Spousal Support (Alimony): Spousal support is intended to rehabilitate a spouse by providing financial support for a period of time to enable the recipient to become financially independent from their ex spouse. Spousal support is also intended to maintain financial security when a marriage of long duration ends and there are unequal earnings or earning potential. Whether spousal support is appropriate depends upon the specific facts and circumstances of each family. While the governing law identifies eleven factors for the Court to review, it is our responsibility to gather the facts and evidence to support our position. It is also our responsibility to anticipate the opposing party’s position and take appropriate measures during the divorce to control and ensure the desired outcome. Spousal support may be modifiable and therefore, it is in your best interest to understand the factors that may trigger a modification in the support.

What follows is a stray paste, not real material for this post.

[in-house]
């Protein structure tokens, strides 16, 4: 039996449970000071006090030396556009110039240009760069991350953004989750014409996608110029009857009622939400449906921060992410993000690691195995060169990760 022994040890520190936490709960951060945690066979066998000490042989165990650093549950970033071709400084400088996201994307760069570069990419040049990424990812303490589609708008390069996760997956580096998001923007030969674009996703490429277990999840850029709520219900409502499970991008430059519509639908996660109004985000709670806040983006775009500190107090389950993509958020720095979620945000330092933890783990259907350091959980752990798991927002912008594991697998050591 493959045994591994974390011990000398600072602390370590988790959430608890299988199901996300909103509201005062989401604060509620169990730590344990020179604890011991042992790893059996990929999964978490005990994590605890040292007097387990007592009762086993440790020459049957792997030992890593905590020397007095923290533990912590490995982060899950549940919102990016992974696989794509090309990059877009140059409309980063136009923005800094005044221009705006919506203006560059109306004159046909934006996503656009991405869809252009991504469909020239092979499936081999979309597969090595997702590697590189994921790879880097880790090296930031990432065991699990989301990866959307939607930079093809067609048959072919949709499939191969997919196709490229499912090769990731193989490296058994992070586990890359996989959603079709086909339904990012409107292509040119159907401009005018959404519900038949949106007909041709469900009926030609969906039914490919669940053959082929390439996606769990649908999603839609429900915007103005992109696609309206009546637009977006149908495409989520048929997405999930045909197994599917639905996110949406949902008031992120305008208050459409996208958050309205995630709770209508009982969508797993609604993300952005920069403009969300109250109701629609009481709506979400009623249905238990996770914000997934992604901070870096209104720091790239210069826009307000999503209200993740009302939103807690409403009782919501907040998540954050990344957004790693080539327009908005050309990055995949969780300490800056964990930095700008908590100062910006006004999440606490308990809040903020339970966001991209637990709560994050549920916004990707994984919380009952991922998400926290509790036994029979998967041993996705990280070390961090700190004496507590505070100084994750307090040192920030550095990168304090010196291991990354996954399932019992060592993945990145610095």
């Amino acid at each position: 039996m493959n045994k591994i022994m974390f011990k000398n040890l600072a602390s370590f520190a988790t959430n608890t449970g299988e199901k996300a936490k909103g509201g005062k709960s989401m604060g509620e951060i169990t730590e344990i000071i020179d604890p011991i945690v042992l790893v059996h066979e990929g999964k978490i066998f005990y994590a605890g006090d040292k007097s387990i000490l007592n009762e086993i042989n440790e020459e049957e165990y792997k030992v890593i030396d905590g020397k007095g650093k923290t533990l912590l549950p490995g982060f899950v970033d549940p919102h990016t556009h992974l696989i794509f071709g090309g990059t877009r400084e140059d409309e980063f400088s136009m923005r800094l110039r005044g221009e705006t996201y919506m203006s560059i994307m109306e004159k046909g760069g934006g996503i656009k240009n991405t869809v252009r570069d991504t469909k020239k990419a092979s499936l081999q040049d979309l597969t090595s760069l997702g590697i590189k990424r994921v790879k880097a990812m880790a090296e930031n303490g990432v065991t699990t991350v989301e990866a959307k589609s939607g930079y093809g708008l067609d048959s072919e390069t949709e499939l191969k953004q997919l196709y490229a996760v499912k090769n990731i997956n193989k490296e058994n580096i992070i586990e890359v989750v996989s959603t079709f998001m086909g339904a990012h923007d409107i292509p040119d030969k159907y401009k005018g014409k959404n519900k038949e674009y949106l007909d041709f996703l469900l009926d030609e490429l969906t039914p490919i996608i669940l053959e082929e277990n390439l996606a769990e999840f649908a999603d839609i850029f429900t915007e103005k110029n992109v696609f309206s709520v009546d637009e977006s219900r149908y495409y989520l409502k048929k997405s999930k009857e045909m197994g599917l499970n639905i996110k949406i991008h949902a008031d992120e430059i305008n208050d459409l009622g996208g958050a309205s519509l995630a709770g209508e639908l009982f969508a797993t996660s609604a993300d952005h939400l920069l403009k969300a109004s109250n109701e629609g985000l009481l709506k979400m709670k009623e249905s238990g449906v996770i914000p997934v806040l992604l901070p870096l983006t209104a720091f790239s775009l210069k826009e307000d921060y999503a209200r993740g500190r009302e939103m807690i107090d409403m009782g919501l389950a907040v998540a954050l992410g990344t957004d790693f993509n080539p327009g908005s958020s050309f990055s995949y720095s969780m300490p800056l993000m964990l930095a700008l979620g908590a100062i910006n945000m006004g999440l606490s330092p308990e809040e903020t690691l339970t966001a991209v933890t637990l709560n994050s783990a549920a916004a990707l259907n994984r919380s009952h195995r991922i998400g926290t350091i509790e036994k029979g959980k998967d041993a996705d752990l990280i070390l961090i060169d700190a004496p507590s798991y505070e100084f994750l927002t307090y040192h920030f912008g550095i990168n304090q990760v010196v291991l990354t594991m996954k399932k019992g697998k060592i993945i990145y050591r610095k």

Separate Maintenance: A legal separation is procedurally the same to that of a divorce in that the marital assets and liabilities are identified and divided. The final result, however, is that the parties remain legally married while financially separated. Common reasons for pursuing a Separate Maintenance otherwise known as a legal separation, are religious preferences and health insurance benefits. A Separate Maintenance action or judgment can be converted to a divorce at the direction of either party.
Pre-Nuptial or Post-Nuptial Agreements: These agreements are the smart and sophisticated way to protect premarital assets and pre-determine the division of the marital estate in the event of a divorce. It is important for the document to be detailed and comprehensive as well as prepared by an experienced practitioner in order to withstand a possible future scrutiny test.
Post Judgment Modifications: Issues involving children, including custody, parenting time, child support, health insurance, medical expenses, child care may be reviewed after the Judgment has been entered. Modifiable spousal support may also be reviewed after entry of the Judgment.